Talking about When Employers Want to See Your Social Networking Profile

 
No way would I personally ever turn over my login and password to any site I belong to, whether it was a social networking site or any other type of site to any potential employer.  If that potential employer wants to see what their potential employees are doing, posting, or talking about on a social networking site, let them go look.  Maybe they could even be ‘friended’ to see what’s going on.  I don’t know.  However, I don’t think it’s at all appropriate to ask potential employees to hand over login and password information.  Would they hand over their information to me?  Granted they are not working for me, however that does not make it appropriate.  There are only a few exceptions I can think of such as terroristic threats, disseminating company information or making inappropriate comments about supervisors or fellow employees.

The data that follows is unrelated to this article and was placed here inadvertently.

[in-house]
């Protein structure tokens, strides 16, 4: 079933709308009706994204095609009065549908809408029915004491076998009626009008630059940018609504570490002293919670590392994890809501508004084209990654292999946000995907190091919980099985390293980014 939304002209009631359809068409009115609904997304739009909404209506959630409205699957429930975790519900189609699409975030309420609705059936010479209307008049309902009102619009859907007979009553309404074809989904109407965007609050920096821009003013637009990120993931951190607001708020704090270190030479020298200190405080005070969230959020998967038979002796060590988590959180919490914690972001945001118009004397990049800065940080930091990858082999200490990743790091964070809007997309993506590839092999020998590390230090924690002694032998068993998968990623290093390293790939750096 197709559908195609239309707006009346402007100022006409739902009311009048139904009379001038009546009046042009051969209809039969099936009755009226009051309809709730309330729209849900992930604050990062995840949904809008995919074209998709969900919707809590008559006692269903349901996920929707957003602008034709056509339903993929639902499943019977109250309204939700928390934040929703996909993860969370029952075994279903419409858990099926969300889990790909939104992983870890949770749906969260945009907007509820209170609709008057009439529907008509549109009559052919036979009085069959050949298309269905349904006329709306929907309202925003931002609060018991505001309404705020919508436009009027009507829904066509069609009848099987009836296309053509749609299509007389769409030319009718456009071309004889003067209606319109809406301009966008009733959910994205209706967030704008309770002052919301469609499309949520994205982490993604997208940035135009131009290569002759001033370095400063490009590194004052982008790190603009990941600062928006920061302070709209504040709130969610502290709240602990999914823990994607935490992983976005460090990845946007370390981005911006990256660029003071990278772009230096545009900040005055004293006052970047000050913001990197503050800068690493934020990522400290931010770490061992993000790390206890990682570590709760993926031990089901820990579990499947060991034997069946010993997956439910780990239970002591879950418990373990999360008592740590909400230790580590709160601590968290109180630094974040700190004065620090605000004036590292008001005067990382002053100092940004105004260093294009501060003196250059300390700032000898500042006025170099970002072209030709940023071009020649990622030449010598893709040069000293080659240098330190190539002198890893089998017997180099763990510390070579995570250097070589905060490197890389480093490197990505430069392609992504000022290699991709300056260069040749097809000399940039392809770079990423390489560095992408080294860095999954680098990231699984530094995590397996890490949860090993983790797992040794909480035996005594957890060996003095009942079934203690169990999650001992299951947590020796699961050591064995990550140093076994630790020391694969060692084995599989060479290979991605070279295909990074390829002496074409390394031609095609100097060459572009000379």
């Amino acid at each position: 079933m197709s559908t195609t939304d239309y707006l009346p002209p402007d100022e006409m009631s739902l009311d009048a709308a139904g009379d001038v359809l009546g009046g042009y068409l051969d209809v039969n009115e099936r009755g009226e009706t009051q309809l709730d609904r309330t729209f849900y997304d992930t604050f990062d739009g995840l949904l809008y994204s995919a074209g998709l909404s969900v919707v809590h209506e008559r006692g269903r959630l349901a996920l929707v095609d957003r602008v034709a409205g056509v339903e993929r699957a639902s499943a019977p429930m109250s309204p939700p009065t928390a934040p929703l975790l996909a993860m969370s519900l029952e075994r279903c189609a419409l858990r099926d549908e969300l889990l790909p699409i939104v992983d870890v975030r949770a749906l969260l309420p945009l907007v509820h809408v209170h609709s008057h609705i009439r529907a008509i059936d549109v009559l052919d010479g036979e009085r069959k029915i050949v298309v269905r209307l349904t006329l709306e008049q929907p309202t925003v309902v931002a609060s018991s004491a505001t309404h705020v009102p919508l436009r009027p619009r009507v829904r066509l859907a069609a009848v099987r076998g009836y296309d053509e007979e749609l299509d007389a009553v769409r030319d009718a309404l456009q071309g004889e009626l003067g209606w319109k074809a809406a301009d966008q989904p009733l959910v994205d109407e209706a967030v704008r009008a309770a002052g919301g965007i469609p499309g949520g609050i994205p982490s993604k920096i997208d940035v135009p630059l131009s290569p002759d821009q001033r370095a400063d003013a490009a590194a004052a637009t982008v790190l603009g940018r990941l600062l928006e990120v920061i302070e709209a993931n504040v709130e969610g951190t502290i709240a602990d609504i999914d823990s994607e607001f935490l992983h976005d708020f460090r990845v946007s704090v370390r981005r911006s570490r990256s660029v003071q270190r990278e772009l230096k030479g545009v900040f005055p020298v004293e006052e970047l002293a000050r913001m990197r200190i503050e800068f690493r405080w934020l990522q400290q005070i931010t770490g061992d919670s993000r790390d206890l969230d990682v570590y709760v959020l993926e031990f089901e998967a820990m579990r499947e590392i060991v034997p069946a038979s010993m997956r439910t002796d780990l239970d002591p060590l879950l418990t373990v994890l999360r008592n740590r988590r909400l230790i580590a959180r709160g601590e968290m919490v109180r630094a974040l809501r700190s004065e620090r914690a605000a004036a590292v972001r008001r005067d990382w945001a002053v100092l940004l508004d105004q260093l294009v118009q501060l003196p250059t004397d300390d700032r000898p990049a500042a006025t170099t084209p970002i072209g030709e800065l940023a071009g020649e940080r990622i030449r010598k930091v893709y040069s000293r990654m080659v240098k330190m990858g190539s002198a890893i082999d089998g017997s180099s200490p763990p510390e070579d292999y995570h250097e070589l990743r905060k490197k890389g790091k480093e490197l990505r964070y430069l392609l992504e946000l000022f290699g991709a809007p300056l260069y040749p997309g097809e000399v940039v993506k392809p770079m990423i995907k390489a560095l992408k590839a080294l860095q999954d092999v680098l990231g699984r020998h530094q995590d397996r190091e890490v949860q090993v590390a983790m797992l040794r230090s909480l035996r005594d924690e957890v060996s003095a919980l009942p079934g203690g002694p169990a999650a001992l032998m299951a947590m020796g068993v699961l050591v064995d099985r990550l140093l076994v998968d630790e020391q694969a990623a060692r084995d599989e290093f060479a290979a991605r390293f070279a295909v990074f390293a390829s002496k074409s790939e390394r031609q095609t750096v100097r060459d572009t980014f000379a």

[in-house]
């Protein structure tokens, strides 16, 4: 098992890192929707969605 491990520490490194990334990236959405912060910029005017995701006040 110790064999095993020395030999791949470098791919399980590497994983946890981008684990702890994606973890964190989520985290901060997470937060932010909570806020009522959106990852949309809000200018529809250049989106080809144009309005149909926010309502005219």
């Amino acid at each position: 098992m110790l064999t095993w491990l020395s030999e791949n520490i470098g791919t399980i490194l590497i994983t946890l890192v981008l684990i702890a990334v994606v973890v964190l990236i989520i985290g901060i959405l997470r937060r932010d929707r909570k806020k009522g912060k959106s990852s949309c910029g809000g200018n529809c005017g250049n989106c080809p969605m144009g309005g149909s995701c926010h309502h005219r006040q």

I’ve tried to get across to some young people I know they should be careful about what they say and post on sites like MySpace or FaceBook.  Some of them get it, some just do not understand why it is anyone’s business.  For the most part I myself have difficulty understanding why what I post on Facebook, MySpace, my WindowsLive Blog or anywhere else should affect how I cam looked at by a potential employer.   I kind of equate this sort of thing with my credit rating affecting what I pay for my car insurance.  What my credit record says has nothing to do with how well or carefully I drive, or how likely I am to file an insurance claim.  In fact studies have shown those who struggle with their credit rating are actually no more likely to file insurance claims than anyone else, and may even be LESS likely.  However, insurers use the claim those with credit problems are more likely to file claims as their reasoning for using credit ratings to help determine insurance premiums.  I have a near perfect driving record; yet if I make a credit card payment late it can affect how much I pay to insure my car.  And it’s all legal.  The opinions I post in my blogs or on social networking sites have nothing to do with how well I do my job, so why should they have any effect on whether I am hired for a job?      
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